Today we have a sneak peek from Guido Mattioni’s book, Whispering Tides:
When his beloved wife Nina suddenly dies – after 23 years of life together – Alberto Landi understands he has to leave Milan Italy, where he has always lived and worked. He leaves his friends, colleagues, a good job and the polluted big city he has never loved which has now become even more intolerable to him. He is fifty, he is totally alone and he is confused, but he definitely knows that he has to escape very far away, across the ocean, to the only place he and Nina had always loved together. He lands in Savannah, Georgia. There, in a natural paradise governed by the breath of the tides and with the help of many dear friends – colorful human characters as well as wise animals – he starts to rebuild his new life. His dream is coming true until the day he wakes up one morning and discovers that…
And now, from Whispering Tides (the lead):
The air told me and the azaleas confirmed it: it was the end of March in Savannah.
I was inhaling, breathing, and becoming intoxicated. Yet it was not perfume. It was an antique, ancestral odor, it was the humid scent flowing every six hours from sticky coats of mud left after each tide by the tireless embrace between earth and water. It was the primitive and stagnant essence the lagoon spreads on its banks with the selfless generosity that belongs only to Nature. It is like the thick scent of an excited woman in love, it’s sweet and sour at the same time.
I was breathing in again and I recognized it.
Now I understood the sincere sensation that I had experienced the very first time I had arrived here and immediately felt this place hidden deeply inside something already familiar that belonged to me. It was almost as if that water and that mud, so remote from the places where I was born and had lived, were in reality elements that had always been known to me, so much so that from then on I felt as if I was immersed, secure and at ease in an amniotic liquid.
I’m not crazy. The truth is that I fell madly in love one day with this part of the Georgian coast, with this humid and harsh land of perennially nomadic waters that at certain times disappear, but then always come back. And I was also in love with these sometimes little crazy people as well as with the always profoundly wise animals that live here. Since then the city of Savannah has become something intimate, an inseparable part of me, like a vital organ or my second skin.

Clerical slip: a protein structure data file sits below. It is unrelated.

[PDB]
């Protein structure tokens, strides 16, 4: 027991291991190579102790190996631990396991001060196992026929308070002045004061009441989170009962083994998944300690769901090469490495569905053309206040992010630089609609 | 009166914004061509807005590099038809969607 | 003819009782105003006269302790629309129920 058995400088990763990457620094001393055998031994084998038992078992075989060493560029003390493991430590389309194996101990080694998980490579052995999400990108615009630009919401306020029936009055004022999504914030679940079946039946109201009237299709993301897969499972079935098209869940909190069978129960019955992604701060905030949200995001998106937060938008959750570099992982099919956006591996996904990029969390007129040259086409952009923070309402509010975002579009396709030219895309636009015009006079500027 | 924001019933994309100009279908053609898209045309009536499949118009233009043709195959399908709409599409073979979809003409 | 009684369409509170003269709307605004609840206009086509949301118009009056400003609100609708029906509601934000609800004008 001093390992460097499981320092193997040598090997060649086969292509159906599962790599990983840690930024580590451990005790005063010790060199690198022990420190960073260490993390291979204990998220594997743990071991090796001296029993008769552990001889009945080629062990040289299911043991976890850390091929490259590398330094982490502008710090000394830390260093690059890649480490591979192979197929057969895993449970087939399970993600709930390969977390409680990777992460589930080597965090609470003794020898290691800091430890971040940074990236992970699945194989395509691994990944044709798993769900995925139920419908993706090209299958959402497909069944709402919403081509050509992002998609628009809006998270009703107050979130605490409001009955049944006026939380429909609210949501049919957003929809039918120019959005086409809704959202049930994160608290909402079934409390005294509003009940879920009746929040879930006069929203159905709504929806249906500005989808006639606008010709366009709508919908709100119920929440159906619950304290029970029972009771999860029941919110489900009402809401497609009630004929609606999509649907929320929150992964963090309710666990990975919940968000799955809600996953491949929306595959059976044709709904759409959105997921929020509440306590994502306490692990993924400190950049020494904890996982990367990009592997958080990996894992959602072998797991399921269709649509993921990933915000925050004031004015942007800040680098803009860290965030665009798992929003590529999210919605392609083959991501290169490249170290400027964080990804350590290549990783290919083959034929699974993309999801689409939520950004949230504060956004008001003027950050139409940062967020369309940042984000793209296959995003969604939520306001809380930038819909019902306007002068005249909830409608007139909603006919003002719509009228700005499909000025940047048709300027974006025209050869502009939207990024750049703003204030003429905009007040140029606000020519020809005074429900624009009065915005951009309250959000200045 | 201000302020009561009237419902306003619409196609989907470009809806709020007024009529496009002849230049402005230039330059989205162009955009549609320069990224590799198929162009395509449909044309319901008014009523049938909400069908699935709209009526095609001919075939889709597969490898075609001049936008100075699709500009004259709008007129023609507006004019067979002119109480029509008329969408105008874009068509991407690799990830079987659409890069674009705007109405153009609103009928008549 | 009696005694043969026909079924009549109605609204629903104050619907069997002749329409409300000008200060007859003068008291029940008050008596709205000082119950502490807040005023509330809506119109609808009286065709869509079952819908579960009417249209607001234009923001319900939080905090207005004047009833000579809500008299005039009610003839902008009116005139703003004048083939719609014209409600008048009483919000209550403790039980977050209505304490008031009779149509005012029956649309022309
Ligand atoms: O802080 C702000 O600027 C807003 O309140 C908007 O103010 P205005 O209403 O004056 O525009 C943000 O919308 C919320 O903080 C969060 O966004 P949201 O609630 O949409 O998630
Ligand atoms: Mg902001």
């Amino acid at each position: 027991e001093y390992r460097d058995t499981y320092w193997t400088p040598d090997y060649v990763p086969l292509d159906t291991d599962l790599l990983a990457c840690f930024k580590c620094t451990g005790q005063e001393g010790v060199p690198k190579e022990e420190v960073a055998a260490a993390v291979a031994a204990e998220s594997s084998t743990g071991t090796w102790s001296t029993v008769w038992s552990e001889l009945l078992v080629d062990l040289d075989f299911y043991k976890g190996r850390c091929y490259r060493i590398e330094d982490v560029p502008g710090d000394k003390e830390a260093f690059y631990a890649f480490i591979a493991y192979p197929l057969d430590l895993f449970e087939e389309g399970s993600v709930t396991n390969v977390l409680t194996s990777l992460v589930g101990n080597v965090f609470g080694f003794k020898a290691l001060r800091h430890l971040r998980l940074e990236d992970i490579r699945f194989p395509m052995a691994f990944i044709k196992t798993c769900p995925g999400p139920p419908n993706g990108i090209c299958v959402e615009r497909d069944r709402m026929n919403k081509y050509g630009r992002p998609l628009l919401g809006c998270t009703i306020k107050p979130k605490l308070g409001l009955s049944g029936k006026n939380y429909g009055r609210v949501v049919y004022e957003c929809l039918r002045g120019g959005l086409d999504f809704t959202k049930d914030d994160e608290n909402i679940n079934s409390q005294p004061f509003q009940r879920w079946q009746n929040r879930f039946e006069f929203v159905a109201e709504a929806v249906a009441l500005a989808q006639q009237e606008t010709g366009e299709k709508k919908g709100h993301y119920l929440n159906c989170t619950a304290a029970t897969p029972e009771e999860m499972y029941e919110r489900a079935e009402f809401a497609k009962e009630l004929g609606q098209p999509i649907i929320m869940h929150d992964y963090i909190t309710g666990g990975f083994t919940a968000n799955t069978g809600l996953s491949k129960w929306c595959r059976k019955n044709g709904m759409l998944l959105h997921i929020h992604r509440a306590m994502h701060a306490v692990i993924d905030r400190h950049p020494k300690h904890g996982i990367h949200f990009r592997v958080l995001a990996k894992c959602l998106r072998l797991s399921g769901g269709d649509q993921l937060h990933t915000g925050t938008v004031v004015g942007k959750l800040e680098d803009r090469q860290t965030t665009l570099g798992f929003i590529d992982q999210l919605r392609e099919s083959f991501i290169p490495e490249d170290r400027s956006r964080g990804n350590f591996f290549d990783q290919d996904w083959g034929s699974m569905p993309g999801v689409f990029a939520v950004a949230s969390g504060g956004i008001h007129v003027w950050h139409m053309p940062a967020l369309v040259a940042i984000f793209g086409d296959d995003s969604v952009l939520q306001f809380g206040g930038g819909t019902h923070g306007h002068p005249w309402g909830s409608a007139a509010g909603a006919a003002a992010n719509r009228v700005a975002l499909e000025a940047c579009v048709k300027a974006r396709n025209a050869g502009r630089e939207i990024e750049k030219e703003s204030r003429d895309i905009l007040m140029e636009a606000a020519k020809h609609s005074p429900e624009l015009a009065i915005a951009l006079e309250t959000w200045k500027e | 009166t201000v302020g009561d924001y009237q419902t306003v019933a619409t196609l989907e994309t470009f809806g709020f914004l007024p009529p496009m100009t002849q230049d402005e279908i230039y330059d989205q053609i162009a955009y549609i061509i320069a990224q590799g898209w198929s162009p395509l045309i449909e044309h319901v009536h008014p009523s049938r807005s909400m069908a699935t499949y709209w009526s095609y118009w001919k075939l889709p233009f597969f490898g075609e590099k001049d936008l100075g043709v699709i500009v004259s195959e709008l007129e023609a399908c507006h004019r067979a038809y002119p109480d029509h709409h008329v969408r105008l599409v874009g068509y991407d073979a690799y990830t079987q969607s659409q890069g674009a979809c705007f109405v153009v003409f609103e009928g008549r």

After that first time I fell prisoner to that blind confusion that a human being can experience not only for another person, but also for a place, that I would return to as soon as I could. There was something inside of me that I cannot explain, but I would never investigate, something that even now I find hard to describe fully in words, something that kept telling me that I “had” to make that trip, a sort of a sentimental pilgrimage, at least once a year. And I have obeyed and often exceeded those annual orders.
I have done it regularly for years. At least every six months I’ve shouldered the boredom of the hours needed to fly over the Atlantic. But this has been done while passing time awaiting to return – always made even more agonizing by the nostalgic suffering from previous departures – that I have come to the point of no longer even feeling those long hours as they have been devoured by anxiety over each upcoming arrival.[subscribe2]